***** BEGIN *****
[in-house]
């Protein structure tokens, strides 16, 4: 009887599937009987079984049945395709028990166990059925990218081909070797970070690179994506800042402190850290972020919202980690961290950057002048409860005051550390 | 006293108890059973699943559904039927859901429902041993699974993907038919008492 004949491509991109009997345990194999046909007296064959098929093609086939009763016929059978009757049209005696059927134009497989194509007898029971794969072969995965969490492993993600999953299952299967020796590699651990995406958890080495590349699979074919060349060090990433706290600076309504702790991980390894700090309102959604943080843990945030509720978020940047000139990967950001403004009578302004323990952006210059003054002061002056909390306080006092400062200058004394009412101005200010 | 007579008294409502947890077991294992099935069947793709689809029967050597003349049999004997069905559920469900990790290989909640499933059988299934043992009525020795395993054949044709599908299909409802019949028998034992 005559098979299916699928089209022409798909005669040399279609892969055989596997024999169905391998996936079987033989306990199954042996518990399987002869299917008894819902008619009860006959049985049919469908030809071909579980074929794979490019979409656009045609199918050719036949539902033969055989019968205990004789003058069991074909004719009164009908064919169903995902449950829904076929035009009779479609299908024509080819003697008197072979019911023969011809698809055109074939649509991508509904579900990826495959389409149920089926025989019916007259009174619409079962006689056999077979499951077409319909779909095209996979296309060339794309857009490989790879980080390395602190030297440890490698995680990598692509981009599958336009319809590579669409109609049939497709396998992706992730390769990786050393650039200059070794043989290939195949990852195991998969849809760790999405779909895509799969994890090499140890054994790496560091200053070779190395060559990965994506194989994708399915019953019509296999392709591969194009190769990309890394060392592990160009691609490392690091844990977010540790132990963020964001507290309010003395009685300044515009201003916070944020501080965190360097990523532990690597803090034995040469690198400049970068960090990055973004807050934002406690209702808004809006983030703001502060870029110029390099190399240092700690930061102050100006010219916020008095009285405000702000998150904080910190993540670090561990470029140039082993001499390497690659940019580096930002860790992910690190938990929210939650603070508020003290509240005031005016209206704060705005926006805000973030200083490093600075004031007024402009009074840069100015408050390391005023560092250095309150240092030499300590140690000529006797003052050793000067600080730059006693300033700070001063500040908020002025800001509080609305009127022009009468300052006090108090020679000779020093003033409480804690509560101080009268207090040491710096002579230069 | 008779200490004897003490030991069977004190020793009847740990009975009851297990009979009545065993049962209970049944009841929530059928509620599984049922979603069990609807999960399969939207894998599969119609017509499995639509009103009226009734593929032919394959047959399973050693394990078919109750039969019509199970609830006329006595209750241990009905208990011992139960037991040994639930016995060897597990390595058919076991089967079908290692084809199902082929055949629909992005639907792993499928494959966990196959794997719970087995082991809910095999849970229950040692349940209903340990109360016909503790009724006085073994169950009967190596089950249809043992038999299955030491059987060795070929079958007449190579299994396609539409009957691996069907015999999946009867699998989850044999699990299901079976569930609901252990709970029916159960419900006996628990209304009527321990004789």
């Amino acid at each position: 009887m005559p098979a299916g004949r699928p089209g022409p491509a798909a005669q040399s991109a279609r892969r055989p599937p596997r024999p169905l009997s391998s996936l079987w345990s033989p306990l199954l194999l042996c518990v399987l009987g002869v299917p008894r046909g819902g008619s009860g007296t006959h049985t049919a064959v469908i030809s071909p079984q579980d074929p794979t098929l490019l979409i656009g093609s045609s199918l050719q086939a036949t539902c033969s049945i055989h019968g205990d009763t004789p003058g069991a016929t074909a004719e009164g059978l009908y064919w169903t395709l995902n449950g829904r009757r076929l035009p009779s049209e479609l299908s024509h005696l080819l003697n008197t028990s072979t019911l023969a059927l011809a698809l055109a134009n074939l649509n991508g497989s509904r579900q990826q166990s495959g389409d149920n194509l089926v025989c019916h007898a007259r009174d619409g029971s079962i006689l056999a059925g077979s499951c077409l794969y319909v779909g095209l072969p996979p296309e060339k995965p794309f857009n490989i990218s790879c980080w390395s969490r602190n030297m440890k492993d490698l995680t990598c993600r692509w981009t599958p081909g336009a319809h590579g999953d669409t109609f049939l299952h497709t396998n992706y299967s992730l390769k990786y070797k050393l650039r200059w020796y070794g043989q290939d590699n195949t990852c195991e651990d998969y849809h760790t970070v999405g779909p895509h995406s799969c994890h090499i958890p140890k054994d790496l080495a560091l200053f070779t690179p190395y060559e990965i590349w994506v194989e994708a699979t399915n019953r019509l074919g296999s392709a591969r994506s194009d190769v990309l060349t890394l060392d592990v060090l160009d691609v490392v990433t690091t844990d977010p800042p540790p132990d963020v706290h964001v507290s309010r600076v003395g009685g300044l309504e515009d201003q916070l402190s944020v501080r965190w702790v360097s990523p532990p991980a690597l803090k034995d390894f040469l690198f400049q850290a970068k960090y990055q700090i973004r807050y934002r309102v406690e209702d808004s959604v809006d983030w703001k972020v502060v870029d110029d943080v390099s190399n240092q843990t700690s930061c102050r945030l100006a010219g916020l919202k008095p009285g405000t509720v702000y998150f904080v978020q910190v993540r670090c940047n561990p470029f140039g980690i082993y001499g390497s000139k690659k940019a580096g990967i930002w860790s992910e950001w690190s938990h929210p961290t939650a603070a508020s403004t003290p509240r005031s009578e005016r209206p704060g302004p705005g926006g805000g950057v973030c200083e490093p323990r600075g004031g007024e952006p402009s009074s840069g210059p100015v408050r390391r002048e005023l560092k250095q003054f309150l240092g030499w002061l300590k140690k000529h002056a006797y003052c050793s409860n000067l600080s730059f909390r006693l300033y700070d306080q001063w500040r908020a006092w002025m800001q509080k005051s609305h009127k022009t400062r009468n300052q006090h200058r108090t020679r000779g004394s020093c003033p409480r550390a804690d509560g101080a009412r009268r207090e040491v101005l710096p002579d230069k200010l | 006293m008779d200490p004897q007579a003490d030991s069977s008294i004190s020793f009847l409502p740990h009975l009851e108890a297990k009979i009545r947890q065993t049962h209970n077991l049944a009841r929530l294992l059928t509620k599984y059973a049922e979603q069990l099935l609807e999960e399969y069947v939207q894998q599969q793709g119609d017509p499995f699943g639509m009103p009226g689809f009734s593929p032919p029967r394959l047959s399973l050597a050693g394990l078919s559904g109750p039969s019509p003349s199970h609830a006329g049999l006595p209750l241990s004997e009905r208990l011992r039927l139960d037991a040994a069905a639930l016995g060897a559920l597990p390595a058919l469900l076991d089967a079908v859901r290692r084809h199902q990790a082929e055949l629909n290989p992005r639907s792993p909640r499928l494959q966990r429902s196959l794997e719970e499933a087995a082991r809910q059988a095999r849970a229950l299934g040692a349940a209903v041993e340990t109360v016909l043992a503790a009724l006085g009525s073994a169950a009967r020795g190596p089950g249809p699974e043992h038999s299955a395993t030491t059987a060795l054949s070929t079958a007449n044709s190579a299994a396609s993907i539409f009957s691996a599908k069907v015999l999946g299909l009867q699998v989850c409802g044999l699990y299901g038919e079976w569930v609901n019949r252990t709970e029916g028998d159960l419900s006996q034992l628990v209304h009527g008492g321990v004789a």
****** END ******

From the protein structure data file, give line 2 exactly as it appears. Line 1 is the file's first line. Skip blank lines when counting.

């Protein structure tokens, strides 16, 4: 009887599937009987079984049945395709028990166990059925990218081909070797970070690179994506800042402190850290972020919202980690961290950057002048409860005051550390 | 006293108890059973699943559904039927859901429902041993699974993907038919008492 004949491509991109009997345990194999046909007296064959098929093609086939009763016929059978009757049209005696059927134009497989194509007898029971794969072969995965969490492993993600999953299952299967020796590699651990995406958890080495590349699979074919060349060090990433706290600076309504702790991980390894700090309102959604943080843990945030509720978020940047000139990967950001403004009578302004323990952006210059003054002061002056909390306080006092400062200058004394009412101005200010 | 007579008294409502947890077991294992099935069947793709689809029967050597003349049999004997069905559920469900990790290989909640499933059988299934043992009525020795395993054949044709599908299909409802019949028998034992 005559098979299916699928089209022409798909005669040399279609892969055989596997024999169905391998996936079987033989306990199954042996518990399987002869299917008894819902008619009860006959049985049919469908030809071909579980074929794979490019979409656009045609199918050719036949539902033969055989019968205990004789003058069991074909004719009164009908064919169903995902449950829904076929035009009779479609299908024509080819003697008197072979019911023969011809698809055109074939649509991508509904579900990826495959389409149920089926025989019916007259009174619409079962006689056999077979499951077409319909779909095209996979296309060339794309857009490989790879980080390395602190030297440890490698995680990598692509981009599958336009319809590579669409109609049939497709396998992706992730390769990786050393650039200059070794043989290939195949990852195991998969849809760790999405779909895509799969994890090499140890054994790496560091200053070779190395060559990965994506194989994708399915019953019509296999392709591969194009190769990309890394060392592990160009691609490392690091844990977010540790132990963020964001507290309010003395009685300044515009201003916070944020501080965190360097990523532990690597803090034995040469690198400049970068960090990055973004807050934002406690209702808004809006983030703001502060870029110029390099190399240092700690930061102050100006010219916020008095009285405000702000998150904080910190993540670090561990470029140039082993001499390497690659940019580096930002860790992910690190938990929210939650603070508020003290509240005031005016209206704060705005926006805000973030200083490093600075004031007024402009009074840069100015408050390391005023560092250095309150240092030499300590140690000529006797003052050793000067600080730059006693300033700070001063500040908020002025800001509080609305009127022009009468300052006090108090020679000779020093003033409480804690509560101080009268207090040491710096002579230069 | 008779200490004897003490030991069977004190020793009847740990009975009851297990009979009545065993049962209970049944009841929530059928509620599984049922979603069990609807999960399969939207894998599969119609017509499995639509009103009226009734593929032919394959047959399973050693394990078919109750039969019509199970609830006329006595209750241990009905208990011992139960037991040994639930016995060897597990390595058919076991089967079908290692084809199902082929055949629909992005639907792993499928494959966990196959794997719970087995082991809910095999849970229950040692349940209903340990109360016909503790009724006085073994169950009967190596089950249809043992038999299955030491059987060795070929079958007449190579299994396609539409009957691996069907015999999946009867699998989850044999699990299901079976569930609901252990709970029916159960419900006996628990209304009527321990004789």